AFTER COVID-19 JAB, BIONTECH SEEKS TO DEVELOP ANTI-CANCER VACCINE
The scientist who won the race to deliver the first widely used coronavirus vaccine says people can rest assured the shots are safe, and the technology behind it will soon be used to fight another global scourge — cancer, Frank Jordans reported for the Associated Press (AP).
Ozlem Tureci, who co-founded the German company BioNTech with her husband Ugur Sahin, was working on a way to harness the body’s immune system to tackle tumors when they learned last year of an unknown virus infecting people in China.
Over breakfast, the couple decided to apply the technology they’d been researching for two decades to the new threat, dubbing the effort “Project Lightspeed.”
As BioNTech’s profile has grown during the pandemic, so has its value, providing funds the company can use to pursue its original goal of developing a new tool against cancer. The vaccines made by BioNTech-Pfizer and US rival Moderna uses messenger RNA, or mRNA, to carry instructions into the human body for making proteins that prime it to attack a specific virus.
The same principle can be applied to get the immune system to take on tumors. “We have several different cancer vaccines based on mRNA,” said Tureci, who is BioNTech’s chief medical officer.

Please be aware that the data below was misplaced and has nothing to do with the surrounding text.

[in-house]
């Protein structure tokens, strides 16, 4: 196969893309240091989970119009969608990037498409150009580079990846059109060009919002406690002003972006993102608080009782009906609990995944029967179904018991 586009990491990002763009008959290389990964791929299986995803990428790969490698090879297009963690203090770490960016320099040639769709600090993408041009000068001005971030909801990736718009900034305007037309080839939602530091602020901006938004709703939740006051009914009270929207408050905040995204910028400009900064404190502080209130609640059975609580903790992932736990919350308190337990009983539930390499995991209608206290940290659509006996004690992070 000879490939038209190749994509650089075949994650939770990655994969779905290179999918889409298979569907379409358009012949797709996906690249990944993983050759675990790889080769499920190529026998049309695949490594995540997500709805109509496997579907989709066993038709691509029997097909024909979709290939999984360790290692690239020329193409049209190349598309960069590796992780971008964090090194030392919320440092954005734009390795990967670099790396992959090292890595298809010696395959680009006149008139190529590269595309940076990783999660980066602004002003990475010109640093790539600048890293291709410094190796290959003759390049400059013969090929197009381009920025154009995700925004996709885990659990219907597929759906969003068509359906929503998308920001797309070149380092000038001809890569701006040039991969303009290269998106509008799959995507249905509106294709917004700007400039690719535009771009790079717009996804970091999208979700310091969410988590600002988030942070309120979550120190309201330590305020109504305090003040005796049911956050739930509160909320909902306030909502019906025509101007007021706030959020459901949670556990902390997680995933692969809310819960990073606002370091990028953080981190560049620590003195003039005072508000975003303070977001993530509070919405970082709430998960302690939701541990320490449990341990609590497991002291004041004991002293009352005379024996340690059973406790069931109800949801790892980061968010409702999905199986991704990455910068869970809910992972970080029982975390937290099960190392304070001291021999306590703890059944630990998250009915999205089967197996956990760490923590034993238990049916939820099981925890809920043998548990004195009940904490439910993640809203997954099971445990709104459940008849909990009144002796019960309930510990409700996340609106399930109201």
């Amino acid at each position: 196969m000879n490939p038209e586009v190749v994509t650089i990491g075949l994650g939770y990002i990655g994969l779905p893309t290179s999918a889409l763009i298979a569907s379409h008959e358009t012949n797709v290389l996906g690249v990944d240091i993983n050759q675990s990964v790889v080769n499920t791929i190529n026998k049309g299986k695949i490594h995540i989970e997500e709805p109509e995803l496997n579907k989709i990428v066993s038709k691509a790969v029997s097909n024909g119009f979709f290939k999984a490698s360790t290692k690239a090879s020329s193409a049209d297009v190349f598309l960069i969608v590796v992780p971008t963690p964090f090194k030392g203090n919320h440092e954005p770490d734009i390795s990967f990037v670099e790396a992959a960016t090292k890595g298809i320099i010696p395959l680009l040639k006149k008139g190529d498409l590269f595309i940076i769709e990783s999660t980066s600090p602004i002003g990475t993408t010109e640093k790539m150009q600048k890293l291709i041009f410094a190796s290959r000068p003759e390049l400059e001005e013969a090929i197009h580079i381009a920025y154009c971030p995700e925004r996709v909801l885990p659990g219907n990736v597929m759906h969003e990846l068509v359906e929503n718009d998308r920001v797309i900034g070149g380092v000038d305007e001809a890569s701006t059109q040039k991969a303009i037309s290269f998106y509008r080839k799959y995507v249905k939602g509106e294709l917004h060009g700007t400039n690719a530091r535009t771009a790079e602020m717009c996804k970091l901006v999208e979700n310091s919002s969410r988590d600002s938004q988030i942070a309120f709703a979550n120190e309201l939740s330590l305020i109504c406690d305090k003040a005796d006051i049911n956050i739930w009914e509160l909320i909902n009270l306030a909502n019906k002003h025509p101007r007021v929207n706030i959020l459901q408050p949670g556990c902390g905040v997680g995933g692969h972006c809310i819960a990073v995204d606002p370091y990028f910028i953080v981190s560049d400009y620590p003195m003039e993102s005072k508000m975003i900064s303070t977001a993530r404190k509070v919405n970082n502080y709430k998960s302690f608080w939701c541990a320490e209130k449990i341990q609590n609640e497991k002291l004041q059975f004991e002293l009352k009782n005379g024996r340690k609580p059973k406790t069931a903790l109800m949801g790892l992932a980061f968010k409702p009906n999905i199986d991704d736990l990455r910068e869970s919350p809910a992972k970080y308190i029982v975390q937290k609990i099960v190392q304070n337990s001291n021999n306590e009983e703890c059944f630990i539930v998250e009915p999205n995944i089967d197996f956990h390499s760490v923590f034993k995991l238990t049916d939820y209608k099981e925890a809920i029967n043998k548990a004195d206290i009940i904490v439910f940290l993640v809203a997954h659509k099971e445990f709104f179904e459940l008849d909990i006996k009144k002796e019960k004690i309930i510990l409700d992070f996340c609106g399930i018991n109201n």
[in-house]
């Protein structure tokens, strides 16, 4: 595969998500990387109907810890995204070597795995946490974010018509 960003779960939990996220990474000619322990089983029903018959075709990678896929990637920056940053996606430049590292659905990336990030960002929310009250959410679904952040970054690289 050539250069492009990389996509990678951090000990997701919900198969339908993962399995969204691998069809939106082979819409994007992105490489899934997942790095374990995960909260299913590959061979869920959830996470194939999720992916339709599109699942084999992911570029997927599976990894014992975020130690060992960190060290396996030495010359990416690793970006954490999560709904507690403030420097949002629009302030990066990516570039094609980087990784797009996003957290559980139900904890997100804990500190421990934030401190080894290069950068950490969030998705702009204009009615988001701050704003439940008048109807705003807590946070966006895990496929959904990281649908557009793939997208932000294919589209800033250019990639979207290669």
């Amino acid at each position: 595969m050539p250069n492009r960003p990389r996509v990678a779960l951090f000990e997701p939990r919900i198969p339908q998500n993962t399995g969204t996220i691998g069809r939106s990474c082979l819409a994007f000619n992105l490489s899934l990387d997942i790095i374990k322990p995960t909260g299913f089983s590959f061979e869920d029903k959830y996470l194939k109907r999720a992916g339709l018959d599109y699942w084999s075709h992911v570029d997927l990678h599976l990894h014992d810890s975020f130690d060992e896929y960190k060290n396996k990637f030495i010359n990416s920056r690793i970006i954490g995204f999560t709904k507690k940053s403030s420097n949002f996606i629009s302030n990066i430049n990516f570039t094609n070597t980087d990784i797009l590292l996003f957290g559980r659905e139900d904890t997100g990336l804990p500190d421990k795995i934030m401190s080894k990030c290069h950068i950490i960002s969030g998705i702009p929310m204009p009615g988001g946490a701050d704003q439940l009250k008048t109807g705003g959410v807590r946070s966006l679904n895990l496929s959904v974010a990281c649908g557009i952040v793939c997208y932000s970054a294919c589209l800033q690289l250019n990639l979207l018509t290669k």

Within 11 months, Britain had authorized the use of the mRNA vaccine BioNTech developed with US pharmaceutical giant Pfizer, followed a week later by the US. Tens of millions of people worldwide have received the shot since December.
“It pays off to make bold decisions and to trust that if you have an extraordinary team, you will be able to solve any problem and obstacle which comes your way in real-time,” Tureci told AP in an interview.
Among the biggest challenges for the small, Mainz-based company that had yet to get a product to market was how to conduct large-scale clinical trials across different regions and how to scale up the manufacturing process to meet global demand.